My mother had three brother's and numerous cousins away fighting in World War II. My father also had his only brother there as well. His brother had fought in World War I (1914-1918) and was later killed in World War II.
There were never any scenes of men lying dead on the battlefield recorded in the newspapers. The papers were far more restricted in their coverage and respected privacy far more than today.
New Zealand was such a small place in those days, but even in a little country town like Katikati was not immune from the war. During those Sunday broadcasts we were continually hearing so many names of young men who had left wives and sweethearts behind and were now never coming home again.
Mothers and Fathers were left devastated at the loss of their sons and other family members, and this completely altered their plans for the future. This included retirement, plus loss of labour for the farms and many other complications to everyone’s lives.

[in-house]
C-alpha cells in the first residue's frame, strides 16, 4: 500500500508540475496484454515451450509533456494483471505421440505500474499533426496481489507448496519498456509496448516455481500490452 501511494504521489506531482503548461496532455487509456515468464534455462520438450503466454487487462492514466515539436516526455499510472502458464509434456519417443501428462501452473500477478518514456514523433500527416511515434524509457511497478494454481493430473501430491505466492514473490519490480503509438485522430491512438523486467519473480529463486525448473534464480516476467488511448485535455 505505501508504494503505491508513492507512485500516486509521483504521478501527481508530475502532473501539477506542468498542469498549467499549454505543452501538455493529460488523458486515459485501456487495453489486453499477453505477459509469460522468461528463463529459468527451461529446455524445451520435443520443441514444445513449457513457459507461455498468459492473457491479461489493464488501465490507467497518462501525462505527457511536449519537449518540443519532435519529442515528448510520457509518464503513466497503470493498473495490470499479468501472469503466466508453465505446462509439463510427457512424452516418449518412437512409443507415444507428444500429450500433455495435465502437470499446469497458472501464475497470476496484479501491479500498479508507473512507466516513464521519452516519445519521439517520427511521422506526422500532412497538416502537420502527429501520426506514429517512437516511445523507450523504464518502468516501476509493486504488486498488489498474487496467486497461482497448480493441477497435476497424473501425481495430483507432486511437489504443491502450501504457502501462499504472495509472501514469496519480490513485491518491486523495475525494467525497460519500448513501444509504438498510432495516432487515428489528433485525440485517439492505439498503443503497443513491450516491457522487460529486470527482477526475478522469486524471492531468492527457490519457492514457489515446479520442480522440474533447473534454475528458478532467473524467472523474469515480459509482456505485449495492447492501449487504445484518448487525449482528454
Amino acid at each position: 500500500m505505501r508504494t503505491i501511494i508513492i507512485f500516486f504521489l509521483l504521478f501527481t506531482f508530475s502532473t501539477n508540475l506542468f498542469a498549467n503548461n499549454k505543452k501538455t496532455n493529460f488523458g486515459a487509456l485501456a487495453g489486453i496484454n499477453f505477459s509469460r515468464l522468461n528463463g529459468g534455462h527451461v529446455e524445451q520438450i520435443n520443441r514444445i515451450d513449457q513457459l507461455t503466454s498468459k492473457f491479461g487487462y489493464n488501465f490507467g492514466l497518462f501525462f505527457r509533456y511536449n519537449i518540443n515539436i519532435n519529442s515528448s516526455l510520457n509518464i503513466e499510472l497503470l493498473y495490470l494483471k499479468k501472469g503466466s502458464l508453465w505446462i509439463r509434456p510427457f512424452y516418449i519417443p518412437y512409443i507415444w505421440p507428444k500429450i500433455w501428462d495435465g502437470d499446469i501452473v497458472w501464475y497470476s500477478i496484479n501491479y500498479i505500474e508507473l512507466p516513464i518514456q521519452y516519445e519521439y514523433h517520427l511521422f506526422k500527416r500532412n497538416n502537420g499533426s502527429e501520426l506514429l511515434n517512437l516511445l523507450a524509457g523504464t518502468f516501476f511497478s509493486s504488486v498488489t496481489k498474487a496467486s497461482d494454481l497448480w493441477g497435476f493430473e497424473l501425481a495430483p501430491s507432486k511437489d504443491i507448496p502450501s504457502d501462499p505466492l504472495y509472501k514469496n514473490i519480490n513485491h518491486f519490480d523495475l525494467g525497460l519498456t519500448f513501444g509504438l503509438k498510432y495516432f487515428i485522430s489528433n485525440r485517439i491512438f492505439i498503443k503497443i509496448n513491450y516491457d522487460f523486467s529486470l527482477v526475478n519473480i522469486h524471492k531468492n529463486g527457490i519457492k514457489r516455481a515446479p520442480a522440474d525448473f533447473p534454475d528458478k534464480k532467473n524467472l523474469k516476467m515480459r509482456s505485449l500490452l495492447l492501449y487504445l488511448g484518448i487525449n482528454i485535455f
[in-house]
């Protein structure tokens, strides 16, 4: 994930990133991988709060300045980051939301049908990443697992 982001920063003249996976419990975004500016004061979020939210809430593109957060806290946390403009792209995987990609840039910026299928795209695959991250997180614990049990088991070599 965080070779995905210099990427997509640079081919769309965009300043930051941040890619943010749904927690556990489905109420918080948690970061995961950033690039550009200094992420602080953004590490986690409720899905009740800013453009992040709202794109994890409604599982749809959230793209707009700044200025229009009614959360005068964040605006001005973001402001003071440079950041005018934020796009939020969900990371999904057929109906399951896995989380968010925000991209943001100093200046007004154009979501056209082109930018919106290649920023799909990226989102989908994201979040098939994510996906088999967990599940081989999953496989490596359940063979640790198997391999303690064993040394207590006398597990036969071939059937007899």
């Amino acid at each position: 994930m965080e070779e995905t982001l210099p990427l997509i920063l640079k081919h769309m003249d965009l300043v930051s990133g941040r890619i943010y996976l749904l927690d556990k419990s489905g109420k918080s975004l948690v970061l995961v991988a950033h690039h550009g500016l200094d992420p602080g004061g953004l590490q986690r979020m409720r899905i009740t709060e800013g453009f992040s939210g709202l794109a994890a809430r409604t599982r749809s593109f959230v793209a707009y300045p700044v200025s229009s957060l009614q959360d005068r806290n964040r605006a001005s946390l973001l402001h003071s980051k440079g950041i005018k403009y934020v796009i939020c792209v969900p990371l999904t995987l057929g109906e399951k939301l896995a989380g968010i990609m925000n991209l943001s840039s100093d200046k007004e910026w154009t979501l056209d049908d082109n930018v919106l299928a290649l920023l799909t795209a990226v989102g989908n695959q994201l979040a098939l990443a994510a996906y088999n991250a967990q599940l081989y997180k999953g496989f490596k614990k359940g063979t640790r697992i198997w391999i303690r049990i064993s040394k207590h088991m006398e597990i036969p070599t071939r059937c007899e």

Our telephone also ran on batteries, so both the radio and the telephone were only used for specific purposes at certain times of the day. Practically everyone was on a party line with up to twelve or more subscribers. Radios and telephones were very greatly respected, as many families had spent a large portion of their lives without either manner of communication.
Farm labour was very scarce during the war with so many men and women serving overseas, so everyone had 'to pull their weight', children included.
From the time farm children were old enough and strong enough to be useful, they were expected to work. Much of the work was heavy, long and tedious.
With the rationing and shortages of the most common commodities like petrol, food and clothing, many families were really struggling to survive.
Tiredness was a huge complaint, hence homework suffered with many of us just not able to stay awake long enough to complete what was required.